The Orlando Rage playoff game versus the San Francisco Demons is set to kick off in half an hour, and it's hard to tell just what all the Rage is about. Nobody's here. Sure, it's the Saturday night before Easter Sunday, and a fair amount of Rage is probably being squelched in honor of divine resurrection. But for a dynamically marketed league, and especially one featuring a seasoned Orlando team (at 8-2, our record is the league's best), the peppering of miscreants on hand at the Citrus Bowl for the inaugural playoff contest is abysmal.
I've never seen it this slow," offers a veteran beer-peddling concessioneer with a beer-peddling salesman smile and wink, adding that, despite an unregulated two-drink limit per person, "the people don't come here drunk, but they sure do leave here drunk!"
It's easy to see why. Following a string of bad press, and worse television ratings, the struggling XFL is reaching its apathy nadir just as the competitive spirit ought to be kicking in. A berth in the "Million-Dollar Game" -- the fledgling league's answer to the Super Bowl -- is on the line, even as the XFL itself seems to be struggling just to break even. NBC, which is covering tonight's affair (Orlando was relegated to the lesser broadcast partners for most of the season), with televised color commentary from none other than politico-wrestler Jesse Ventura, is threatening to pull its 50 percent share out from under the XFL, leaving it basically for dead. This fact is not lost on league originator Vince McMahon, it seems, as his antagonistic mug kicks off the replay-screen preshow, berating little Bob Costas with a series of "we started this league without TV backing" attacks and almost tragic captain-with-his-ship-sinking assurances. We're apparently supposed to feel bad for him now. "A number of people have been put off," furthers Costas. "Who's put off?" threatens McMahon.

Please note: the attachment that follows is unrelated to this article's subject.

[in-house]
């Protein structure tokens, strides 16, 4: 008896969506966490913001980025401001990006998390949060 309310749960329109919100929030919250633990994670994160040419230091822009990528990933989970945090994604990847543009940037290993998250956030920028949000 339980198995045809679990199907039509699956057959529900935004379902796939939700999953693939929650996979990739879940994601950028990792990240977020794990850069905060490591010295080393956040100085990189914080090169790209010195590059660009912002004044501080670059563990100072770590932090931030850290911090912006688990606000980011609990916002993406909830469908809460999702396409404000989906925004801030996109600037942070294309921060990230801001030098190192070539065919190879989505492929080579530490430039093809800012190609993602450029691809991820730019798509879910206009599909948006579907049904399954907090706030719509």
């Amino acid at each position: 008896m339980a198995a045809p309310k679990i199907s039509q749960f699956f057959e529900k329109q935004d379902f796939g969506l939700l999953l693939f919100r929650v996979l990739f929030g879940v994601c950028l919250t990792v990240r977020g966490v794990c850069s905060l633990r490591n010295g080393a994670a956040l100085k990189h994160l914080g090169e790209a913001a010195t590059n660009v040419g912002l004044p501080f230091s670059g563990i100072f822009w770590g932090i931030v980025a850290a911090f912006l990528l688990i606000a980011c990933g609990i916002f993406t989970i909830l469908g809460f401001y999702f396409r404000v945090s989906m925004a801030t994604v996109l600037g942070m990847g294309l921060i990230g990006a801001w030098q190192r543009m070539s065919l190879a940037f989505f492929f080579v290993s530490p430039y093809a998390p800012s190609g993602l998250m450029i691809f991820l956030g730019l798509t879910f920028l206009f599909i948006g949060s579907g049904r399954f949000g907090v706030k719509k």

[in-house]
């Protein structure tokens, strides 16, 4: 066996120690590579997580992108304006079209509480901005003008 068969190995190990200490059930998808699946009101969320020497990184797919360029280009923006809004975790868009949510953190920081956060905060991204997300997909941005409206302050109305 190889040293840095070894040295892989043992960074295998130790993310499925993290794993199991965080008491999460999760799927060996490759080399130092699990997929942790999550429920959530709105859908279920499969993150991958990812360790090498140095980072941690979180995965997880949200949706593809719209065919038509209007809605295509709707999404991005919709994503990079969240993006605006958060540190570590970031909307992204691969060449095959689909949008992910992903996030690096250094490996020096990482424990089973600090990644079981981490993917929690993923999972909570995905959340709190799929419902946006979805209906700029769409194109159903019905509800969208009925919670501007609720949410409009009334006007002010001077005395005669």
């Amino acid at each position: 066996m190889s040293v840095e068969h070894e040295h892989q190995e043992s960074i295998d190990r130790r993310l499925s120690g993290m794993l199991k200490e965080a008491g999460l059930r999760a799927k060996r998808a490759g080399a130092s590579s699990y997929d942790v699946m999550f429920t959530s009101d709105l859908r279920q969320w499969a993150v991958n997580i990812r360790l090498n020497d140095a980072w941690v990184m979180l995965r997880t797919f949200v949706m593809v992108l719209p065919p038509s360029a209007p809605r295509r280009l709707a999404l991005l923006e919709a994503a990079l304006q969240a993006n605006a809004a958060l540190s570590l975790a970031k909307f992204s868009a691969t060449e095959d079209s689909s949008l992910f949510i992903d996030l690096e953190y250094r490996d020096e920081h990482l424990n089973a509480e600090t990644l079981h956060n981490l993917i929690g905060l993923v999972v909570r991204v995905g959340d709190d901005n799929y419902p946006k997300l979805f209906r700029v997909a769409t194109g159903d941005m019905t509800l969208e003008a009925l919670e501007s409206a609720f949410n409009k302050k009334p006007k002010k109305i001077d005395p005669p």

Tellingly, U2's anthem "Even Better Than the Real Thing" is blaring throughout the stadium. The fact is, it's not. It never was.
"Unsportsmanlike conduct!" beamed a referee after the first play of the first Rage game, versus the Chicago Enforcers, way back in February.
Almost immediately, the press box was in a sardonic frenzy of heavy-gutted sighs and rib-nudging giggles. "Unsportsman-like conduct? I'm going home!" offered a know-too-much sports stringer from behind his complimentary barbecue sandwich. That's the conduct we came for, right?
Last year, in the face of what was perceived as a lack of public interest in the NFL -- and with up-close, in-your-face arena football building a rabid, populist base -- wrestling kingpin Vince McMahon announced his grand scheme to kick the football industry squarely in its padded crotch. The Xtreme Football League was born, its viability enhanced by partner NBC's cachet, and Orlando was targeted as one of eight host cities.
They promised us the world -- OK, the cartoonish World Wrestling Federation -- set to the age-old strategic bravado of shoulder pads and pigskin. In lieu of fey imagery of Dolphins and Packers we'd get amped emotional overstatements like Rage and Maniax. "Not for pantywaists or sissies," they boasted, adjusting their groins for maximum blue-collar exploitation and enlisting broadcast outlets UPN and The Nashville Network in their beer-breath camaraderie.
With a splash of irony, it sounded like fun.
McMahon's philosophy was to take the pomp out of the player and put it into the event, rewarding team members with low-enough pay to make physical confrontation appropriate, and injury not so great a loss -- then spend heavily on pyrotechnics. Unlike the failed (and NFL-backed) World Football League, which birthed the forgotten Orlando Thunder 10 years earlier, this league wasn't promoted as a farm option, with players-in-waiting holding out for a shot at the majors. No, with a unique pay structure rewarding players for plays themselves, atop a bourgeois base salary, the XFL was to be football for the real football player -- those in it for the long haul. Anyone squeezed out by salary caps and celebrity free-agenting could find a new competitive home in the Xtremes.